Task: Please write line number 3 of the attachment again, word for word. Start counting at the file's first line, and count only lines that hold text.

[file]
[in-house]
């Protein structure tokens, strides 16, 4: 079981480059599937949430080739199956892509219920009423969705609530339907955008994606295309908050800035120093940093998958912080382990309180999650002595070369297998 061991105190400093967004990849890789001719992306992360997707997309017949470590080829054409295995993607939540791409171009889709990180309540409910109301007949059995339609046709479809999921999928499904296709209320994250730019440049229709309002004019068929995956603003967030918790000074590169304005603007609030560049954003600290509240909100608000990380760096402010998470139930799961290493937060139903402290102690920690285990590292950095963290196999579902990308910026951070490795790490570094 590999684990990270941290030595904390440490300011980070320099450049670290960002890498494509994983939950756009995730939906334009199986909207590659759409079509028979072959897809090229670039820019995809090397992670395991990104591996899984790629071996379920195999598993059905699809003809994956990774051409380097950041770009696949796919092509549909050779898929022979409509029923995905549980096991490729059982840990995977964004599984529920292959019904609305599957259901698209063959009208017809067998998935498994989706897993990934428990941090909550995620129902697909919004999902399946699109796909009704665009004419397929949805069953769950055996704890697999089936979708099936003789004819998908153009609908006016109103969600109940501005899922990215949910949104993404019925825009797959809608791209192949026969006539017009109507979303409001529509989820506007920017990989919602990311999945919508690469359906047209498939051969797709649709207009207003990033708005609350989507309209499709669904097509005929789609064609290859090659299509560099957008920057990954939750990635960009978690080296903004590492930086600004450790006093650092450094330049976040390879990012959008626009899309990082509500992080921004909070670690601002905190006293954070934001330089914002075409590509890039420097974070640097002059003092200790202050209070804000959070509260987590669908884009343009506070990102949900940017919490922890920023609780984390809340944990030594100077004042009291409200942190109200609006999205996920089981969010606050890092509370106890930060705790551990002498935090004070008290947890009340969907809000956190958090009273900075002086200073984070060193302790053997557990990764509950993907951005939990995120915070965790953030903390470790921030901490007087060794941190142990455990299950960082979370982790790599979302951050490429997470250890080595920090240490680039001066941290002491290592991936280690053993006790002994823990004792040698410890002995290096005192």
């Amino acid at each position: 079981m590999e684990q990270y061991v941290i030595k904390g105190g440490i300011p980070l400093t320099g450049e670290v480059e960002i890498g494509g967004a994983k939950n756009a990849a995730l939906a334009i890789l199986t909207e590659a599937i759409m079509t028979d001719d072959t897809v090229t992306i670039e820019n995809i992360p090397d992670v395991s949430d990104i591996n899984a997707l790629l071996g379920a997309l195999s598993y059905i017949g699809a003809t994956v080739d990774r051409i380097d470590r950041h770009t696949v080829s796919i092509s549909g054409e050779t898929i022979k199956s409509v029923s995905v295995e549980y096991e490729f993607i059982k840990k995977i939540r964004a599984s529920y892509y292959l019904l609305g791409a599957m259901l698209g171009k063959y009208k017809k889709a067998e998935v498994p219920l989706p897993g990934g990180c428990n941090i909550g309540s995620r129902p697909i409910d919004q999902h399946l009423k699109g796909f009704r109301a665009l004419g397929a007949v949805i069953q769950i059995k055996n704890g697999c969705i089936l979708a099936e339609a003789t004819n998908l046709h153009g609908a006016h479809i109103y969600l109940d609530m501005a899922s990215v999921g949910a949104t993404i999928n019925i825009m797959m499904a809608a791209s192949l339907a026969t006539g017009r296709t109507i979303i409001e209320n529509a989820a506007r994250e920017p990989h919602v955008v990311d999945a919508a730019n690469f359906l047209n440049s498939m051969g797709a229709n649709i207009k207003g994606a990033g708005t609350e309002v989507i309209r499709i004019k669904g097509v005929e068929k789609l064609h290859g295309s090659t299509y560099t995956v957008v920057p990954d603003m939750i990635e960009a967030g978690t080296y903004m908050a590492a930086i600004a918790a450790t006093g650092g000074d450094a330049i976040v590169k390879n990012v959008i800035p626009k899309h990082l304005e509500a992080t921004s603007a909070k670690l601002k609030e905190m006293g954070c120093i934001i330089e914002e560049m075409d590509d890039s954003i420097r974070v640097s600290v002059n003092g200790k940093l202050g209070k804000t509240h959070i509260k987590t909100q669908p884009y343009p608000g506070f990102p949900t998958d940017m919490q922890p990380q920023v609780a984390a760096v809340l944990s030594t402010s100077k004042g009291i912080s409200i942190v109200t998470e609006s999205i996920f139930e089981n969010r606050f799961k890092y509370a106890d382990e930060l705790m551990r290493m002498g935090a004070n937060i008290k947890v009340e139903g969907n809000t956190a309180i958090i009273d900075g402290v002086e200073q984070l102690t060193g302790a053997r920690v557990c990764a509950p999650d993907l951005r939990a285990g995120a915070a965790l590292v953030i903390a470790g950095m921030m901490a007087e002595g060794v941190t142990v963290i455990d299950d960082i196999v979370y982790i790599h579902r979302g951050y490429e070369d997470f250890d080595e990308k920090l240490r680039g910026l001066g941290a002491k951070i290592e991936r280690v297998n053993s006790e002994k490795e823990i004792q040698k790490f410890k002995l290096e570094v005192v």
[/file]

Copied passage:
């Amino acid at each position: 079981m590999e684990q990270y061991v941290i030595k904390g105190g440490i300011p980070l400093t320099g450049e670290v480059e960002i890498g494509g967004a994983k939950n756009a990849a995730l939906a334009i890789l199986t909207e590659a599937i759409m079509t028979d001719d072959t897809v090229t992306i670039e820019n995809i992360p090397d992670v395991s949430d990104i591996n899984a997707l790629l071996g379920a997309l195999s598993y059905i017949g699809a003809t994956v080739d990774r051409i380097d470590r950041h770009t696949v080829s796919i092509s549909g054409e050779t898929i022979k199956s409509v029923s995905v295995e549980y096991e490729f993607i059982k840990k995977i939540r964004a599984s529920y892509y292959l019904l609305g791409a599957m259901l698209g171009k063959y009208k017809k889709a067998e998935v498994p219920l989706p897993g990934g990180c428990n941090i909550g309540s995620r129902p697909i409910d919004q999902h399946l009423k699109g796909f009704r109301a665009l004419g397929a007949v949805i069953q769950i059995k055996n704890g697999c969705i089936l979708a099936e339609a003789t004819n998908l046709h153009g609908a006016h479809i109103y969600l109940d609530m501005a899922s990215v999921g949910a949104t993404i999928n019925i825009m797959m499904a809608a791209s192949l339907a026969t006539g017009r296709t109507i979303i409001e209320n529509a989820a506007r994250e920017p990989h919602v955008v990311d999945a919508a730019n690469f359906l047209n440049s498939m051969g797709a229709n649709i207009k207003g994606a990033g708005t609350e309002v989507i309209r499709i004019k669904g097509v005929e068929k789609l064609h290859g295309s090659t299509y560099t995956v957008v920057p990954d603003m939750i990635e960009a967030g978690t080296y903004m908050a590492a930086i600004a918790a450790t006093g650092g000074d450094a330049i976040v590169k390879n990012v959008i800035p626009k899309h990082l304005e509500a992080t921004s603007a909070k670690l601002k609030e905190m006293g954070c120093i934001i330089e914002e560049m075409d590509d890039s954003i420097r974070v640097s600290v002059n003092g200790k940093l202050g209070k804000t509240h959070i509260k987590t909100q669908p884009y343009p608000g506070f990102p949900t998958d940017m919490q922890p990380q920023v609780a984390a760096v809340l944990s030594t402010s100077k004042g009291i912080s409200i942190v109200t998470e609006s999205i996920f139930e089981n969010r606050f799961k890092y509370a106890d382990e930060l705790m551990r290493m002498g935090a004070n937060i008290k947890v009340e139903g969907n809000t956190a309180i958090i009273d900075g402290v002086e200073q984070l102690t060193g302790a053997r920690v557990c990764a509950p999650d993907l951005r939990a285990g995120a915070a965790l590292v953030i903390a470790g950095m921030m901490a007087e002595g060794v941190t142990v963290i455990d299950d960082i196999v979370y982790i790599h579902r979302g951050y490429e070369d997470f250890d080595e990308k920090l240490r680039g910026l001066g941290a002491k951070i290592e991936r280690v297998n053993s006790e002994k490795e823990i004792q040698k790490f410890k002995l290096e570094v005192v």